The analysis of the result viewing activities of the participants revealed the use of control functions when viewing results or webpages. In the postsearch interview, participants who had used control functions in their searches were asked why they had done so. Their responses were: “to improve the searching process” and “to skim through important content only.” In their result viewing activity, only 4 BG searches by a medical officer and 3 by medical students used control functions. CTRL-F (in 2 searches) and CTRL+ were the control functions used in this study. The CTRL-F function was used to search the information on the results page for terms like “defin,” “1P,” “size,” “mm,” and “pda.” In the results presented, the CTRL+ function was used as a zoom-in function to improve the viewing of images and text.
Previous studies evaluating search practices in health care trainees and practitioners relied heavily on participant perceptions of previous searches [, , - , - ]. There have been no studies that have assessed search activities in an acute clinical setting based on direct observation of real-time searches as far as we are aware. Despite limitations in the period of engagement due to restrictions related to the nature of the NICU and disruption of the study period, our observations yielded useful information. The majority of those who took part were house officers who had been ordered by their superiors to conduct searches, usually alone. There were 3 queries per search session on average, with 4 words used in each query. Relevant evidence appeared to be found in more than three-quarters of cases, and in roughly two-thirds of cases, there was more than one source of relevant evidence. Junior members of the clinical team who were tasked with conducting searches to answer multiple questions posed by senior team members in a short time may encounter difficulties in locating the best evidence. This included ownership of queries, content expertise, search techniques, and the absence of another person to provide input into the search process. Due to time constraints or a lack of clarity in terms of the questions posed, the challenges may have resulted in errors and ineffective searches that were not followed up on. Identifying the best evidence among multiple sources could also be difficult, although this study did not assess how the searchers dealt with this. It has been demonstrated that increasing the use of medical terms in queries increases the likelihood of retrieving the desired information [ , ]. If well chosen from a focused clinical question, the average query length of 4 words in this study was usually sufficient for an effective quick search to retrieve some relevant evidence, either in a repository of primary studies such as PubMed or in preappraised resources such as the Cochrane Library [ ].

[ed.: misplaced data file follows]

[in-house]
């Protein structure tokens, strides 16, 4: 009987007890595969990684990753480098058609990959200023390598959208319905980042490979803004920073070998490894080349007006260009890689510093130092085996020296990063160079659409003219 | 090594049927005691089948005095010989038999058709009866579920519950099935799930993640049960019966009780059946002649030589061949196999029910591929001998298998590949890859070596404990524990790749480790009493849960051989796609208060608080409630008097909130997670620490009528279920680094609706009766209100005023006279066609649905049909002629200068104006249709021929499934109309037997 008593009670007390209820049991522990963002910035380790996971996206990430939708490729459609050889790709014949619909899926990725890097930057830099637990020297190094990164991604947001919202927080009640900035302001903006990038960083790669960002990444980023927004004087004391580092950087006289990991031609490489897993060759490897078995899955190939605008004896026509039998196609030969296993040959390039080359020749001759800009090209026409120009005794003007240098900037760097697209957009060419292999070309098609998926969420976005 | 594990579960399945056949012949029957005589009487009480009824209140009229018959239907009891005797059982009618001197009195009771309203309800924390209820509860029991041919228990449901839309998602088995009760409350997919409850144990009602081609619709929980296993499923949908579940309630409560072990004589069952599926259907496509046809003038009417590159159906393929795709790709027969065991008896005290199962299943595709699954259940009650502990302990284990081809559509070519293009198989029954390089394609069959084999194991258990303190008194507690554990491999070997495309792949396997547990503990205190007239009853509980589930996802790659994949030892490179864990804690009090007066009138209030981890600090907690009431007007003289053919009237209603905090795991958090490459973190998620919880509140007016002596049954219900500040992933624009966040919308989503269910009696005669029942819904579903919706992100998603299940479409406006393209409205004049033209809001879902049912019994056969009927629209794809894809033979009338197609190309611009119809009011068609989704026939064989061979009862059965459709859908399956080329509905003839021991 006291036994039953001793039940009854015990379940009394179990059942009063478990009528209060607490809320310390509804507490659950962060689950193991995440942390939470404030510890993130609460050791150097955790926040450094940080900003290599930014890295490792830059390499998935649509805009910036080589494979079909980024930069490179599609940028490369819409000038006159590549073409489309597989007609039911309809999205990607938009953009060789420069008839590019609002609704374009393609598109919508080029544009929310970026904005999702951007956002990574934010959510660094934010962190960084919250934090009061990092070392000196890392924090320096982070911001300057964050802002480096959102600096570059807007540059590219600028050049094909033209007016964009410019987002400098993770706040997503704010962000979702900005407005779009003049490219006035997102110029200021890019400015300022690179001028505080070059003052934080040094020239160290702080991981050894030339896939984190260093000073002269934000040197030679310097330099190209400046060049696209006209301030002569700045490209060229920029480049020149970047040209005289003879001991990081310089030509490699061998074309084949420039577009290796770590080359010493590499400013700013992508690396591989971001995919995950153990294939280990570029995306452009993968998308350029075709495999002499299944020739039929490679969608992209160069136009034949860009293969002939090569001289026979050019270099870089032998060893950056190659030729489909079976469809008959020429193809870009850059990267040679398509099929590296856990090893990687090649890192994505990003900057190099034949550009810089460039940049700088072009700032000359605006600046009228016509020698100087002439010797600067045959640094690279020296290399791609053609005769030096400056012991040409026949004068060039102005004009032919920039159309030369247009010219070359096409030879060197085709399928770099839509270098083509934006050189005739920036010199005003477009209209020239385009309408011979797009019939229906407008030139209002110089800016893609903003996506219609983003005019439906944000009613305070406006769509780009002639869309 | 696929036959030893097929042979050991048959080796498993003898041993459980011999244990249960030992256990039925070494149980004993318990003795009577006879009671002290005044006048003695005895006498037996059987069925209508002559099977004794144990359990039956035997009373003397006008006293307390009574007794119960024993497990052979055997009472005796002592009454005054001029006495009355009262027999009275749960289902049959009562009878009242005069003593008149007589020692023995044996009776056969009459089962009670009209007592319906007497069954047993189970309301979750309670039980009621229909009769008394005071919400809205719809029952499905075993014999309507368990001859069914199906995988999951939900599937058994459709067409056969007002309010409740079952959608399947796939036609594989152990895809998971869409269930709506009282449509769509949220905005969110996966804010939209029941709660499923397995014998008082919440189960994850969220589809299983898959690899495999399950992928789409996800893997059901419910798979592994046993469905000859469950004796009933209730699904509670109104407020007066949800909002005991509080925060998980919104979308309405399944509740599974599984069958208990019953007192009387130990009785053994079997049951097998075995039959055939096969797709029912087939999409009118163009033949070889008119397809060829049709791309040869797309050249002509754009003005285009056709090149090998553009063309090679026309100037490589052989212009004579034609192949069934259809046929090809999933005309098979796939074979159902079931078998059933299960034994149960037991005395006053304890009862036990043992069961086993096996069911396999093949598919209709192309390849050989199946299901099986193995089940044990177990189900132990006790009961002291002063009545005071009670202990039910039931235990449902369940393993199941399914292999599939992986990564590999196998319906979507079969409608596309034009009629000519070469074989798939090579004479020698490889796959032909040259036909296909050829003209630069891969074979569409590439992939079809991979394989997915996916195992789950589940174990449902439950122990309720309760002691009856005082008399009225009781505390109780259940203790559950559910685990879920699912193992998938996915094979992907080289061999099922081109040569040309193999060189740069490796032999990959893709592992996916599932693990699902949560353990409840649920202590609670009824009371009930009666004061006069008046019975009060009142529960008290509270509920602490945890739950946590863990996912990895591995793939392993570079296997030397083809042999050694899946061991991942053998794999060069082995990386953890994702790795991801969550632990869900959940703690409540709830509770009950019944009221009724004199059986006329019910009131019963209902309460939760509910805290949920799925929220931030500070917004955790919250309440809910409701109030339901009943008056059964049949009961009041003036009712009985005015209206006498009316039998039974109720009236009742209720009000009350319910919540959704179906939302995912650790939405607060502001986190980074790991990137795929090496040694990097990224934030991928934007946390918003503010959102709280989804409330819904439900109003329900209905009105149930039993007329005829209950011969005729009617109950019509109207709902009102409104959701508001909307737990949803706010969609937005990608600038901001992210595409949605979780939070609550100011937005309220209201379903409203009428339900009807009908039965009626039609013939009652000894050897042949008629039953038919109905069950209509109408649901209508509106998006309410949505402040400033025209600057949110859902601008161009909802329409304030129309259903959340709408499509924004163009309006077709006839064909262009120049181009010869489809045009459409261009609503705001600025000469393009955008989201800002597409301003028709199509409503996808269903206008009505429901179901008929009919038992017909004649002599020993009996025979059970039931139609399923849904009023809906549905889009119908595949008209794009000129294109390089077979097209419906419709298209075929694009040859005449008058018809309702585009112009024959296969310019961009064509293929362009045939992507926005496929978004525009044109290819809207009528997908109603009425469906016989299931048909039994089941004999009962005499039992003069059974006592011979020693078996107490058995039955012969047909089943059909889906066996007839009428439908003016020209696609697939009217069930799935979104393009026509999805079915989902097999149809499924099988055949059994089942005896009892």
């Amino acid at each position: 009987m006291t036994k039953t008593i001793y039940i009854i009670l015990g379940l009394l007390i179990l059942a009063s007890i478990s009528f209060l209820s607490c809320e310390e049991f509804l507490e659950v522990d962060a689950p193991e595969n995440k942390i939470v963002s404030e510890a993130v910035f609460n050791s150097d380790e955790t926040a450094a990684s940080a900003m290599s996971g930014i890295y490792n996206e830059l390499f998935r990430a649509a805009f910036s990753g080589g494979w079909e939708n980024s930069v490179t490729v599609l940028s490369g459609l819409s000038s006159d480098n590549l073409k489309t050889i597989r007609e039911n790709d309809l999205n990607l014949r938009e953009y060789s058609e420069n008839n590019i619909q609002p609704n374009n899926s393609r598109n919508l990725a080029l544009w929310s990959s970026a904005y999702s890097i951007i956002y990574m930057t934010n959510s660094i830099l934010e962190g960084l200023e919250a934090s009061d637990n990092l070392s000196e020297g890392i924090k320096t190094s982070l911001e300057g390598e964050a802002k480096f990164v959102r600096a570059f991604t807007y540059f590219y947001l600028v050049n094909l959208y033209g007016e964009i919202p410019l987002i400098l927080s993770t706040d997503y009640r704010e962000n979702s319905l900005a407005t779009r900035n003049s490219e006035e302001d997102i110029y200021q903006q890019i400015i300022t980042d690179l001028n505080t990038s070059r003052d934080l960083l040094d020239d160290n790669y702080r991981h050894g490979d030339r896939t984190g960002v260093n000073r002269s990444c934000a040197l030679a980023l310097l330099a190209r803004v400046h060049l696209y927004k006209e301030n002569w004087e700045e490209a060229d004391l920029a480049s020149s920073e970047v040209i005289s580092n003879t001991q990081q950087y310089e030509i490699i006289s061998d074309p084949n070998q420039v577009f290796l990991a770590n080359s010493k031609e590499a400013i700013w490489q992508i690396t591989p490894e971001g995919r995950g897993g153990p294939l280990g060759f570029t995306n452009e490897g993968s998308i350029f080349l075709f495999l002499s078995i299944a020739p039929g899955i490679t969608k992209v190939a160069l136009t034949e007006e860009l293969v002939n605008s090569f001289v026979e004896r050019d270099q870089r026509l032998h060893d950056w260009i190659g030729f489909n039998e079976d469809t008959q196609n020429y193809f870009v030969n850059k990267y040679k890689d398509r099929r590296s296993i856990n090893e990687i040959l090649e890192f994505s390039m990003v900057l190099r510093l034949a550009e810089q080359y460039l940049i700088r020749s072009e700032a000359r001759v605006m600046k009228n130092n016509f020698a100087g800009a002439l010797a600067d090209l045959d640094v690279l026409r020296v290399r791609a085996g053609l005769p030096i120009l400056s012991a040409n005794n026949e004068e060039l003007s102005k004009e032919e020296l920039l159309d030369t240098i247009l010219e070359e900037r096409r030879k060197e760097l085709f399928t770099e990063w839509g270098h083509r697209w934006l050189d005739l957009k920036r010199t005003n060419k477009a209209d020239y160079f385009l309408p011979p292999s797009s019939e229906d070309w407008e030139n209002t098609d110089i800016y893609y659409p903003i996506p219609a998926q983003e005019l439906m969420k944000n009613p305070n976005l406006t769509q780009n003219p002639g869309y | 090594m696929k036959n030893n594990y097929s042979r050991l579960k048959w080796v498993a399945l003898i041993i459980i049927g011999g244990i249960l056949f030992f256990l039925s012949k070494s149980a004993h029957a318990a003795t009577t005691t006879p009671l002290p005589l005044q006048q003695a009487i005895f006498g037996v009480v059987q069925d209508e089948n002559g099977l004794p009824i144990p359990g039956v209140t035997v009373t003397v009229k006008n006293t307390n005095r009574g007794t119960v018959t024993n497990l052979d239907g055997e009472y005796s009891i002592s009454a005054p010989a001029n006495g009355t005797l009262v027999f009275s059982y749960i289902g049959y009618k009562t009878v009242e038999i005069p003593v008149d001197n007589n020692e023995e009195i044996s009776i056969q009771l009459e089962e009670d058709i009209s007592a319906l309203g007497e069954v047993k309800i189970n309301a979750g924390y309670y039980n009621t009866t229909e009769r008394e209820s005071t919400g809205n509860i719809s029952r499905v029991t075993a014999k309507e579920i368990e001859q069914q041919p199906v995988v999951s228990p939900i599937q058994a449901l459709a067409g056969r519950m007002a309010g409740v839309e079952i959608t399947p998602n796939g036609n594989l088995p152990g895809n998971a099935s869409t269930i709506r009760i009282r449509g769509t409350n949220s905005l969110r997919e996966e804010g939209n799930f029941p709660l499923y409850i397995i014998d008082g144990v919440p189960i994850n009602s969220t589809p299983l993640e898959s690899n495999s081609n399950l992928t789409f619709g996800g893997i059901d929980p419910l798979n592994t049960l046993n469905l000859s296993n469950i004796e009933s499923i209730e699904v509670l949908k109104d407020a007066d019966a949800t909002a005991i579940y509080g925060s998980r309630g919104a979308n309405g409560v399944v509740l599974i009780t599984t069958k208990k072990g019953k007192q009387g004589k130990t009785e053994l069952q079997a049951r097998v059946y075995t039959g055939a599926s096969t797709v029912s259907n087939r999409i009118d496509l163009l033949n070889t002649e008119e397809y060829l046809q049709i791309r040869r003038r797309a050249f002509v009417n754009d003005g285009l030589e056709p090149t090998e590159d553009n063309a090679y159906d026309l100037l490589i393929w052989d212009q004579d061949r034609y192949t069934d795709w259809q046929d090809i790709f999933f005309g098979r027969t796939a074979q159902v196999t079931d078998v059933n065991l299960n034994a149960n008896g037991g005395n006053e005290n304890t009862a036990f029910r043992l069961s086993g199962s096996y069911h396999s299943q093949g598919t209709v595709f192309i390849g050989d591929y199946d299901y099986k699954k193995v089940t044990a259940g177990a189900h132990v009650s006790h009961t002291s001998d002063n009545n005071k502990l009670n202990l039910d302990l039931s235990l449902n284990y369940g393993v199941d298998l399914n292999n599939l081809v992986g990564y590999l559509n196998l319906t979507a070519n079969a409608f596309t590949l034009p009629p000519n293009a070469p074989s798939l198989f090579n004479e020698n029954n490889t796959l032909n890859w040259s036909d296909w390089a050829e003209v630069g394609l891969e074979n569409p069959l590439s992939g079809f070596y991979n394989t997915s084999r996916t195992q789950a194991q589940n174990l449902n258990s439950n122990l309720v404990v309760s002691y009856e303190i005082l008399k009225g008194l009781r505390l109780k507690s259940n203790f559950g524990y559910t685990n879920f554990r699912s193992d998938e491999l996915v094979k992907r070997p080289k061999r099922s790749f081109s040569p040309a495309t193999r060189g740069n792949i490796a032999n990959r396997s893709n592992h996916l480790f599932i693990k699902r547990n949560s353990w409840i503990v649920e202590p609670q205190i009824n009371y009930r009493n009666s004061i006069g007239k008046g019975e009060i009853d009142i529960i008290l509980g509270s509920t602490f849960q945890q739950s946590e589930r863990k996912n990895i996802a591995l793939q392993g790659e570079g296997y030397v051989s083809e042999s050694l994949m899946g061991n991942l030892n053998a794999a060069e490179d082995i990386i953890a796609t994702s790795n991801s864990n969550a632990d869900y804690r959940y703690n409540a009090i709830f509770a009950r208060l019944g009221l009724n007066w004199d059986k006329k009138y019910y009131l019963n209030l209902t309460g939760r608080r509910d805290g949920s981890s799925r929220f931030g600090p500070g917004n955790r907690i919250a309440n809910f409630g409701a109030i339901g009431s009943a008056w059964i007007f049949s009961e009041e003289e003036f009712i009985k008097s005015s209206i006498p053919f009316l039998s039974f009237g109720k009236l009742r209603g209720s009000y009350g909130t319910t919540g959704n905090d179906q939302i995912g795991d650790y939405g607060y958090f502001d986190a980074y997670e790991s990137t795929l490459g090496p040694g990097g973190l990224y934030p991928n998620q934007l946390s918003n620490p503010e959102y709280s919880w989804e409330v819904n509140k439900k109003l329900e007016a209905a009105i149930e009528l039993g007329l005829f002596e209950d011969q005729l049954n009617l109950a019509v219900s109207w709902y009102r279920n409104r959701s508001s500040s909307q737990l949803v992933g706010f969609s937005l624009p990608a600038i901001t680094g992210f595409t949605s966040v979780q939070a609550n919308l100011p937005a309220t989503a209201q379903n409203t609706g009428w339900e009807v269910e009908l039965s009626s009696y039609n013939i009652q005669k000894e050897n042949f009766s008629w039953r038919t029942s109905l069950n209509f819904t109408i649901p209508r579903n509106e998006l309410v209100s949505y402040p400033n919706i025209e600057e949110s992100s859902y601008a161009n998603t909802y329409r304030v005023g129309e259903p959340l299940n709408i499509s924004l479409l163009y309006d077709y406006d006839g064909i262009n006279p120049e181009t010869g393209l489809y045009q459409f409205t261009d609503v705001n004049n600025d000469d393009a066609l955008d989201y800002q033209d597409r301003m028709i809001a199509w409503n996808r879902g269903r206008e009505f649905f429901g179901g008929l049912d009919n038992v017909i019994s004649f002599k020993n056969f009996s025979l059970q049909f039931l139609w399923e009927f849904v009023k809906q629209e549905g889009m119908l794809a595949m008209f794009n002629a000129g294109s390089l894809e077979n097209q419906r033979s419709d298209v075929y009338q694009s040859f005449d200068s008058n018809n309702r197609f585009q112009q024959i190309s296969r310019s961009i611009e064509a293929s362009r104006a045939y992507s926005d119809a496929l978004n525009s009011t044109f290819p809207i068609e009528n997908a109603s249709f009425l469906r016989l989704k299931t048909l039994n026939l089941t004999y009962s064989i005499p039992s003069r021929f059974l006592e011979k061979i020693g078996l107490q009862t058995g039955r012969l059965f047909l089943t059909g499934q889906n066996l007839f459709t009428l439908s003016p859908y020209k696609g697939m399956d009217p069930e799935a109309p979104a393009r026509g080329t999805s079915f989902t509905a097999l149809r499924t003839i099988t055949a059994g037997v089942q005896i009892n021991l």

There have been no previous studies that have reported findings on the result clicking behavior among medical students in terms of result viewing activity. In this study, the medical students used search tabs more frequently when looking for FG-related information. In addition, when compared to house officers, medical officers, and specialists, medical students used the most tabs while searching. When viewing the results of the click, the control functions were also used. In terms of the number of sources accessed, medical students accessed the fewest in the BG-type searches. The medical students indicated PubMed and MEDLINE as their preferred sources of information based on the searches they conducted.